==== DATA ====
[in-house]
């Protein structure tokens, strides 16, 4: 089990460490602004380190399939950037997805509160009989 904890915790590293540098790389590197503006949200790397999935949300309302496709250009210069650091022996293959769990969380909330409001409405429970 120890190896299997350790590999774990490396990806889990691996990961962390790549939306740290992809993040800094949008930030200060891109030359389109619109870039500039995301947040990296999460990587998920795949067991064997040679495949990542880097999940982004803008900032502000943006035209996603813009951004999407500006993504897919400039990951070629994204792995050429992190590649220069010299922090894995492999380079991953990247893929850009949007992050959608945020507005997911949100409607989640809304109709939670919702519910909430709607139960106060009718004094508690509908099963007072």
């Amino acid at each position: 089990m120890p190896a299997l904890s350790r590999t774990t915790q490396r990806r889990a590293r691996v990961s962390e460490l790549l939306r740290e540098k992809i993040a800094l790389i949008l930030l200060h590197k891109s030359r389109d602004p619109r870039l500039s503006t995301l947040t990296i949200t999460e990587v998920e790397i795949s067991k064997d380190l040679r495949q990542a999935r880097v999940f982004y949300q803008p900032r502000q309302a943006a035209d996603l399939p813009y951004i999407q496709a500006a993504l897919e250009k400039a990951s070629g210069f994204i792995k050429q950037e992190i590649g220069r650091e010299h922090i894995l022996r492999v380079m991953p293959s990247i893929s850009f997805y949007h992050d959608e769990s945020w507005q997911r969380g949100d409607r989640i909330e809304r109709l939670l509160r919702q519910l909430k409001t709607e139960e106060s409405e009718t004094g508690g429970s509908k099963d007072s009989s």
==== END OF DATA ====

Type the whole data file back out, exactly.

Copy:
[in-house]
């Protein structure tokens, strides 16, 4: 089990460490602004380190399939950037997805509160009989 904890915790590293540098790389590197503006949200790397999935949300309302496709250009210069650091022996293959769990969380909330409001409405429970 120890190896299997350790590999774990490396990806889990691996990961962390790549939306740290992809993040800094949008930030200060891109030359389109619109870039500039995301947040990296999460990587998920795949067991064997040679495949990542880097999940982004803008900032502000943006035209996603813009951004999407500006993504897919400039990951070629994204792995050429992190590649220069010299922090894995492999380079991953990247893929850009949007992050959608945020507005997911949100409607989640809304109709939670919702519910909430709607139960106060009718004094508690509908099963007072």
């Amino acid at each position: 089990m120890p190896a299997l904890s350790r590999t774990t915790q490396r990806r889990a590293r691996v990961s962390e460490l790549l939306r740290e540098k992809i993040a800094l790389i949008l930030l200060h590197k891109s030359r389109d602004p619109r870039l500039s503006t995301l947040t990296i949200t999460e990587v998920e790397i795949s067991k064997d380190l040679r495949q990542a999935r880097v999940f982004y949300q803008p900032r502000q309302a943006a035209d996603l399939p813009y951004i999407q496709a500006a993504l897919e250009k400039a990951s070629g210069f994204i792995k050429q950037e992190i590649g220069r650091e010299h922090i894995l022996r492999v380079m991953p293959s990247i893929s850009f997805y949007h992050d959608e769990s945020w507005q997911r969380g949100d409607r989640i909330e809304r109709l939670l509160r919702q519910l909430k409001t709607e139960e106060s409405e009718t004094g508690g429970s509908k099963d007072s009989s």